Connecticut Cuts Deal (and Pension Payments)

Connecticut Governor Dannel P. Malloy and state employee unions announced an agreement Friday to restructure (i.e. reduce) pension payments:

The deal was reached after months of behind-the-scenes talks regarding the funding calculations as the state was facing potentially huge future pension payments and tried to “help avoid the fiscal cliff the state would otherwise face in the coming years,” the administration said.

The agreement, which still requires approval by the state legislature, was not designed to change any benefits for current or retired state employees. Instead, it was crafted to make sure that the state could have more predictability in funding the pension system in the coming years — by restructuring the system and extending some payments over an additional 14 years.

“It was incumbent upon us to reform this system before facing the fiscal crisis that could have resulted from $4 [billion] to $6 billion annual payments,” Malloy said. “This agreement does not alter employee benefits or employee contributions in any way. It simply allows the state to fully fund its obligations at realistic amounts that will end with Connecticut resolving the unfunded liability and emerging with a system that is fully funded. We are holding true to the ideal of improving the financial landscape for future generations.”

Where would they get the idea that reducing contributions while making no changes in underlying benefits leads to long-term solvency?

The Center for Retirement Research at Boston College released a report last year on Connecticut’s State Employees Retirement System (SERS) and Teachers’ Retirement System (TRS) that suggested giving the state more time by:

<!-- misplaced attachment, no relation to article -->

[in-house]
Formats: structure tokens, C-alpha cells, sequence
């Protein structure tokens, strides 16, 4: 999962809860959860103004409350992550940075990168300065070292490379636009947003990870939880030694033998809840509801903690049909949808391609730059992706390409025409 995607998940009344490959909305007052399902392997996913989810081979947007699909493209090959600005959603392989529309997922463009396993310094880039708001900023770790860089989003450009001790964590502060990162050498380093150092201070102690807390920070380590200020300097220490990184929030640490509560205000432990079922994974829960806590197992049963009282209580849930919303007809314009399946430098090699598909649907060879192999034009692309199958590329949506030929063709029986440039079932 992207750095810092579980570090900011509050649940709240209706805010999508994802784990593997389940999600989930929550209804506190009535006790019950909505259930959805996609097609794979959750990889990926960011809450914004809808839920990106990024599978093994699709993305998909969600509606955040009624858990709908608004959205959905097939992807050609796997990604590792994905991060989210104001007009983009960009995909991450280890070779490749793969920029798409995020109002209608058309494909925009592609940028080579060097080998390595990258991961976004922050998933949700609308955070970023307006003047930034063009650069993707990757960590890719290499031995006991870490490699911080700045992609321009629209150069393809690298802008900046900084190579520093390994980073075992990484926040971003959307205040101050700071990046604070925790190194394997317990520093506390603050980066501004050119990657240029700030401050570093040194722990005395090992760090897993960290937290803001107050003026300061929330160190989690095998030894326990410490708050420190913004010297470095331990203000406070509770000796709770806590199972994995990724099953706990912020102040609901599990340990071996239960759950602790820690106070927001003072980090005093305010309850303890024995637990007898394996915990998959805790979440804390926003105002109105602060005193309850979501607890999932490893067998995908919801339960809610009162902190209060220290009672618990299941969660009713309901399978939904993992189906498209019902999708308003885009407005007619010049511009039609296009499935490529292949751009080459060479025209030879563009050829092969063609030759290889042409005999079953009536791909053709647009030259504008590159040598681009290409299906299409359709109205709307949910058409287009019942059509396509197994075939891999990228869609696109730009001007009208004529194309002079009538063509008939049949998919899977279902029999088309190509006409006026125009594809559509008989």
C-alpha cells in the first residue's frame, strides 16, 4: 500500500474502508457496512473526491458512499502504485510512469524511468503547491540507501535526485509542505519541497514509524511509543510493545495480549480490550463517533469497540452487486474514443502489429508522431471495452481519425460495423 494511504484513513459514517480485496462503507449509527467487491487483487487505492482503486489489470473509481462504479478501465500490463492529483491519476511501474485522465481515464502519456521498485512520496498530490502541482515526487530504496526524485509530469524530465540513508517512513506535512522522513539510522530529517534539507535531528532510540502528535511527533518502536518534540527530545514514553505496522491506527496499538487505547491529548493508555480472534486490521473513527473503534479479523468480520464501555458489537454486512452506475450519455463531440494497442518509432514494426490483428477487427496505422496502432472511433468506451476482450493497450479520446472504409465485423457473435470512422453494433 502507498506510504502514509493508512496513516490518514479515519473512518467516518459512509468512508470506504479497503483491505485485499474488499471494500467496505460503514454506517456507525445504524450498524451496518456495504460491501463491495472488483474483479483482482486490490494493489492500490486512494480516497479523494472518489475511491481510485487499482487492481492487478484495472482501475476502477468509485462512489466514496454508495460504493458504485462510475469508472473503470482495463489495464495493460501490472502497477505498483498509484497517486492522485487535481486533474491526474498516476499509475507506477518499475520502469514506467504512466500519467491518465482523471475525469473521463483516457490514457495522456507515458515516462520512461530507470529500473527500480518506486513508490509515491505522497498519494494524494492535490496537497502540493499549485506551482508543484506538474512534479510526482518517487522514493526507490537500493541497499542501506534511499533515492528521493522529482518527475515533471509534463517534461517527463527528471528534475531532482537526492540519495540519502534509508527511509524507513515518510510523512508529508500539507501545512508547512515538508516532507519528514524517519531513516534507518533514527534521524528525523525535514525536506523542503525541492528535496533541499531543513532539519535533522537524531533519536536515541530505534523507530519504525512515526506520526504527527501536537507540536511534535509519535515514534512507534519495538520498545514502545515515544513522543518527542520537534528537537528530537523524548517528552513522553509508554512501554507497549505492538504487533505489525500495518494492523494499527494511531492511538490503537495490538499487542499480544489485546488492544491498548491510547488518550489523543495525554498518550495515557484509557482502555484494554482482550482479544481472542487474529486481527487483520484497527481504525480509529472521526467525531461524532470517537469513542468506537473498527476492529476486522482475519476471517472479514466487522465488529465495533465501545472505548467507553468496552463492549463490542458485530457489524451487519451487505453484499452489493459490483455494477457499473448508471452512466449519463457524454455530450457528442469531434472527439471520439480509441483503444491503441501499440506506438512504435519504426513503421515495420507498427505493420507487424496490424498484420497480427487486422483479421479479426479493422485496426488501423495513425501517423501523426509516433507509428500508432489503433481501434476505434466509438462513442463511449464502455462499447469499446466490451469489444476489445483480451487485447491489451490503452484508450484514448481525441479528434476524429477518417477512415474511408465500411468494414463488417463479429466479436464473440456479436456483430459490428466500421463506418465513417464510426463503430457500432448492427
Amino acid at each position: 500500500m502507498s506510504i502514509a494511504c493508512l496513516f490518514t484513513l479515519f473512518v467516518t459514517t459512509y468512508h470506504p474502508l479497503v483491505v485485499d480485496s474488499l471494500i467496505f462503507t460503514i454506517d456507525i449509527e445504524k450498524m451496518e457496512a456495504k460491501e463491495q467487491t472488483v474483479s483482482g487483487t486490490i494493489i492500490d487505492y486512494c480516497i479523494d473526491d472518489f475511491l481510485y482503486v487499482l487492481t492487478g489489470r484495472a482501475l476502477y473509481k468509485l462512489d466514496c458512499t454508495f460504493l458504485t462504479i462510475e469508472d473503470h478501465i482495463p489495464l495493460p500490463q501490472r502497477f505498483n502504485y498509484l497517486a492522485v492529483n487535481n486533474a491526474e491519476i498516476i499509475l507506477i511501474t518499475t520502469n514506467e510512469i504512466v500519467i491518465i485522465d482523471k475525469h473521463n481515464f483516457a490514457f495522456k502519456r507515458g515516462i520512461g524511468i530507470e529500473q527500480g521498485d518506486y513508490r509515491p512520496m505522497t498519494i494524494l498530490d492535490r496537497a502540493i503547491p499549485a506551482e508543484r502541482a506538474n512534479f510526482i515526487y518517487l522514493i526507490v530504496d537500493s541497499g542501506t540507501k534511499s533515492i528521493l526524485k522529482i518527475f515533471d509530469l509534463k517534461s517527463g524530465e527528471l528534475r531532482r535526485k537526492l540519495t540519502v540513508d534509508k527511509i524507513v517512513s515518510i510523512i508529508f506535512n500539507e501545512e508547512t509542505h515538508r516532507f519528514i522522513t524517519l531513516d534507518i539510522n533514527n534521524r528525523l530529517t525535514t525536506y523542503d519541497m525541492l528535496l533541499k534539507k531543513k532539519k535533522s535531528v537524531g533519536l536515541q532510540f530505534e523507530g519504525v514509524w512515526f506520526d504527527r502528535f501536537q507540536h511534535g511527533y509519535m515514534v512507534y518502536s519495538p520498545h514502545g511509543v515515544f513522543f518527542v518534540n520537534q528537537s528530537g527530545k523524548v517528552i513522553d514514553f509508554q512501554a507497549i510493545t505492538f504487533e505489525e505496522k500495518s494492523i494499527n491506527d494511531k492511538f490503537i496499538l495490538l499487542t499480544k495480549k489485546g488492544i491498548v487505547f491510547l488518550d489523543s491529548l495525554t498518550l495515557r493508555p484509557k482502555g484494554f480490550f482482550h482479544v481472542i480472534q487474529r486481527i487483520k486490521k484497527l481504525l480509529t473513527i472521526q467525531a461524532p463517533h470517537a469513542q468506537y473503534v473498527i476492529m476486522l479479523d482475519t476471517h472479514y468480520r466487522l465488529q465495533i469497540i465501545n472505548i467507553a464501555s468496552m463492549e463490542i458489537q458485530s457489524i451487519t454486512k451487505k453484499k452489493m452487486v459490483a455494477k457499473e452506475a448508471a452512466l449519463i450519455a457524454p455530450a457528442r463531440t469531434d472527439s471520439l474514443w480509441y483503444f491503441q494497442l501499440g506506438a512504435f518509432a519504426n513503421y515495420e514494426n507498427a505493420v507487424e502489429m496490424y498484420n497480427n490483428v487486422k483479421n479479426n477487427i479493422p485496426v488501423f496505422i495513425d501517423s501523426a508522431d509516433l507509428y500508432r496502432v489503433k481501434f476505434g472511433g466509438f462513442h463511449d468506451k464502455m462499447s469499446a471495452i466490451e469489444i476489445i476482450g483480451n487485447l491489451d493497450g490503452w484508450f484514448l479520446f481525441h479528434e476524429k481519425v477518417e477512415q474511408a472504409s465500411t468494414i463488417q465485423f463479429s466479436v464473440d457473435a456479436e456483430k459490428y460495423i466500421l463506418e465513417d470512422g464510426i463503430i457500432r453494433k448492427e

1. separately financing – over a long time horizon – the liabilities associated with members hired prior to pre-funding,
  2. shifting to level dollar amortization of unfunded liabilities,
  3. replacing the 2032 full funding date with a reasonable rolling amortization period, and
  4. lowering the long-term assumed investment return.

At the time, after reviewing the situation with the SERS and TRS plans, I dismissed the report as a cynical disregard of reality to pander to political expediency. Apparently that’s exactly what Connecticut officials were looking for.

9 responses to this post.

  1. Posted by dentss dunnigan on December 13, 2016 at 8:17 am

    This about spells it out for NJ pensions ,some of the comments are the best ! …


  2. Posted by bpaterson on December 13, 2016 at 9:35 am

    just more kicking the can, buying time and sucking in the gullible. Is there any link to someone up there who blogs on CT’s pension fiasco? How is there pensions structured?


  3. Posted by Anonymous on December 13, 2016 at 3:03 pm

    Time for Trump’s charlatan cronies to drain the swamp and cut this Federal pension deficit! Yeah baby bring it on, time to put those seniors on Obamacare!!


    • It’s a shame that more New Jerseyans don’t know what’s going on in Connecticut because Connecticut is more similar to New Jersey than any other state and yet its governor has governed in opposite ways from Christie.